The hummingbirds returned last evening and I mowed my lawn for the first time today. I left some edges to make the transition to woods and now wait for this newly-forming meadow to discover the wildflower possibilities there. The birds are singing like it's the very first spring, as the sheets on the line breathe in, and then out. It's a perfect spring day and I just discovered this Mary Oliver poem.
My work is loving the world.
Here the sunflowers, there the hummingbirds -
equal seekers of sweetness.
Here the quickening yeast; there the blue plums.
Here the clam deep in the speckled sand.
Are my boots old? Is my coat torn?
Am I no longer young, and still half-perfect? Let me
keep my mind on what matters,
which is my work,
which is mostly standing still and learning to be
The phoebe, the delphinium.
The sheep in the pasture, and the pasture.
Which is mostly rejoicing, since all the ingredients are here,
which is gratitude, to be given a mind and a heart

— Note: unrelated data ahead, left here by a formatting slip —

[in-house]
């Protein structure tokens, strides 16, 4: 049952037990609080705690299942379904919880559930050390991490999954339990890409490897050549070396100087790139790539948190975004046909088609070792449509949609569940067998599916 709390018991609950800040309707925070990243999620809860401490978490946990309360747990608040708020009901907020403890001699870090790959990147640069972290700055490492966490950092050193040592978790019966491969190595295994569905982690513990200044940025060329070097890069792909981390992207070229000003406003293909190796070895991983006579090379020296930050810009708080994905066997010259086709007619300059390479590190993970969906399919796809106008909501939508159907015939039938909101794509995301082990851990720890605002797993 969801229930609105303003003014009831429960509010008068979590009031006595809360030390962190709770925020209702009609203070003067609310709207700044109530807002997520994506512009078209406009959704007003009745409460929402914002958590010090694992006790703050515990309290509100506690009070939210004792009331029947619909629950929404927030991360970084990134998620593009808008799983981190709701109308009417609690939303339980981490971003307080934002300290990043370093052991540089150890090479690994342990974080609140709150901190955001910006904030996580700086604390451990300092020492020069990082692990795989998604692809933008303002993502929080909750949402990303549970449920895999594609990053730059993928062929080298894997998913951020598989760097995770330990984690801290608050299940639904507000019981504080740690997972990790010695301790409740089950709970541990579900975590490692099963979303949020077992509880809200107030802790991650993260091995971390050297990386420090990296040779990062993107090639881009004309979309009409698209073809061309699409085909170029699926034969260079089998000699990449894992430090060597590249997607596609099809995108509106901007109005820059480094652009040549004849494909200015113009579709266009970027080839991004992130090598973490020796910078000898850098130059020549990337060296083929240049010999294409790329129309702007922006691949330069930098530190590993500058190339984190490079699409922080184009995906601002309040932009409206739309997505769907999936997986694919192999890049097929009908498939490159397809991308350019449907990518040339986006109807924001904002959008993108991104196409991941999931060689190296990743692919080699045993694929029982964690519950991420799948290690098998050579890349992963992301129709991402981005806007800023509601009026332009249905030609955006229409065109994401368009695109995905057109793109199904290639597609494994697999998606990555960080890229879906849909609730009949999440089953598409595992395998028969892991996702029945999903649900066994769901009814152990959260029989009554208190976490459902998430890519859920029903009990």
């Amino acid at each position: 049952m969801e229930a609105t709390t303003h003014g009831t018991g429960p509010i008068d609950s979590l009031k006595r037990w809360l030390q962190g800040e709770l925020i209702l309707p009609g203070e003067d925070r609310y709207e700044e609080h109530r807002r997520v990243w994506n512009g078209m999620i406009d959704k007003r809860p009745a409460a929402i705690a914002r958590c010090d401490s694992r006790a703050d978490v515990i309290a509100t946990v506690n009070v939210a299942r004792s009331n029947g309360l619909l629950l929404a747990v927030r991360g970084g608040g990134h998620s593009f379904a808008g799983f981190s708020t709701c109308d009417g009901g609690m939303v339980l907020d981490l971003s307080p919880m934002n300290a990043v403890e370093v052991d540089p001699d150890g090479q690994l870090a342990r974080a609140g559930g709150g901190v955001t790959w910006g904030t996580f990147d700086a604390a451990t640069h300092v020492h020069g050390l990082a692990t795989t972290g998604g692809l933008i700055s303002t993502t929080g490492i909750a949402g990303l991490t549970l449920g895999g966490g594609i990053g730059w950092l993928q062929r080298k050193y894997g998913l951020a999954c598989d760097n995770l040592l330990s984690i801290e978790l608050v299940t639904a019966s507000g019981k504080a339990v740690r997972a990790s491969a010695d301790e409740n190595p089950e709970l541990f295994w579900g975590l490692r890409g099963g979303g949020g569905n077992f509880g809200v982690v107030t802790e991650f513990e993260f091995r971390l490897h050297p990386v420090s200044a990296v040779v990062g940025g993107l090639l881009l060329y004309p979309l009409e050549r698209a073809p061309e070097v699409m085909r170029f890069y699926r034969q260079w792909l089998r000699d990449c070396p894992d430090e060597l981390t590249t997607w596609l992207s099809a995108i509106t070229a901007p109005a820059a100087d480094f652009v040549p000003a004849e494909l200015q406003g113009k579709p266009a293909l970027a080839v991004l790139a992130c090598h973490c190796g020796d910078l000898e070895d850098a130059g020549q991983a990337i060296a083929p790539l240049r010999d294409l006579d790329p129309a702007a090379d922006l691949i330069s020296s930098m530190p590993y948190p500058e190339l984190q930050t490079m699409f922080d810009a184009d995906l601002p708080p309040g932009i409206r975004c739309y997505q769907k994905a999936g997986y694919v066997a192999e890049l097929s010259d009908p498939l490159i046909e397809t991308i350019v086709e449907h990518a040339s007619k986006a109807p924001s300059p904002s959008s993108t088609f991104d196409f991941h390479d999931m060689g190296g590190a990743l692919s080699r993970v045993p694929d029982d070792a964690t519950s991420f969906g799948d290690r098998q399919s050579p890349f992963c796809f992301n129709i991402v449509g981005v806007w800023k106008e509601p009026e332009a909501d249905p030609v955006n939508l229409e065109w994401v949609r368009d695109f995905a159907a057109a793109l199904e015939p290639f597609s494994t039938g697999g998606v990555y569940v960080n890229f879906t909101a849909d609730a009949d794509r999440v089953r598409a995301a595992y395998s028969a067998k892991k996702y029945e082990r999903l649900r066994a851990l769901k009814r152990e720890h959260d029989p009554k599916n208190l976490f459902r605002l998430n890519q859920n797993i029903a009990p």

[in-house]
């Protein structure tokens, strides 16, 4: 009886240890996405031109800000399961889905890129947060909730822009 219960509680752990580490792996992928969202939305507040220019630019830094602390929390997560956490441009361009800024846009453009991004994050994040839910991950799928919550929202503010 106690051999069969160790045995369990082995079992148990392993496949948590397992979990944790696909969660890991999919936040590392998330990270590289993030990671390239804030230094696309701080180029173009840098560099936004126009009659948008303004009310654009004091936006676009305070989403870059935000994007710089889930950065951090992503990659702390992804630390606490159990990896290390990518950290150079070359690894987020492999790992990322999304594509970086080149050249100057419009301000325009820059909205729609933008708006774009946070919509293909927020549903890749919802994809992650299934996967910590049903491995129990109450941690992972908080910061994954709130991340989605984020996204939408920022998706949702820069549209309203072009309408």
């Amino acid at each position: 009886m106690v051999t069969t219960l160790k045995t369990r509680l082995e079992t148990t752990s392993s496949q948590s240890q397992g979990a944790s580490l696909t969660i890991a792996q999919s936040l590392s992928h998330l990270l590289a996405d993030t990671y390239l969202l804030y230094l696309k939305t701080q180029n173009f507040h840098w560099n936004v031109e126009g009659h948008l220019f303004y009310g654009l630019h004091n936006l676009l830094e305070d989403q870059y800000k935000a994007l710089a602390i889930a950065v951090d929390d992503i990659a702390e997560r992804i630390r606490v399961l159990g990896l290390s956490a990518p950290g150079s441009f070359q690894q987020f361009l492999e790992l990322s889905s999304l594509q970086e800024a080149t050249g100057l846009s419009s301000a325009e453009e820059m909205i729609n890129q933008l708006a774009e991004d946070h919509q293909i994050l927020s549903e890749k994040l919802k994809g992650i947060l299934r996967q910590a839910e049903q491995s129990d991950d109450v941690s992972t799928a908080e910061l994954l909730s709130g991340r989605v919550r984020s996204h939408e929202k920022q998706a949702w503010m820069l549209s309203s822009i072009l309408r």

and these lovely body-clothes,
a mouth with which to give shouts of joy
to the moth and the wren, to the sleepy dug-up clam,
telling them all, over and over, how it is
that we live forever.
~ Mary Oliver
Winslow Homer "Fresh air"
What a wonderful poem of hope and so perfect at this, most joyful of stages in the year. It must be a source of great delight when the hummingbirds make their reappearance. They sound such exotic creatures to us but must surely give you the same thrill that swallows do when they arrive for an English summer.
Wildflower meadows, in our experience, are deceptively difficult to establish. We wish you well with yours!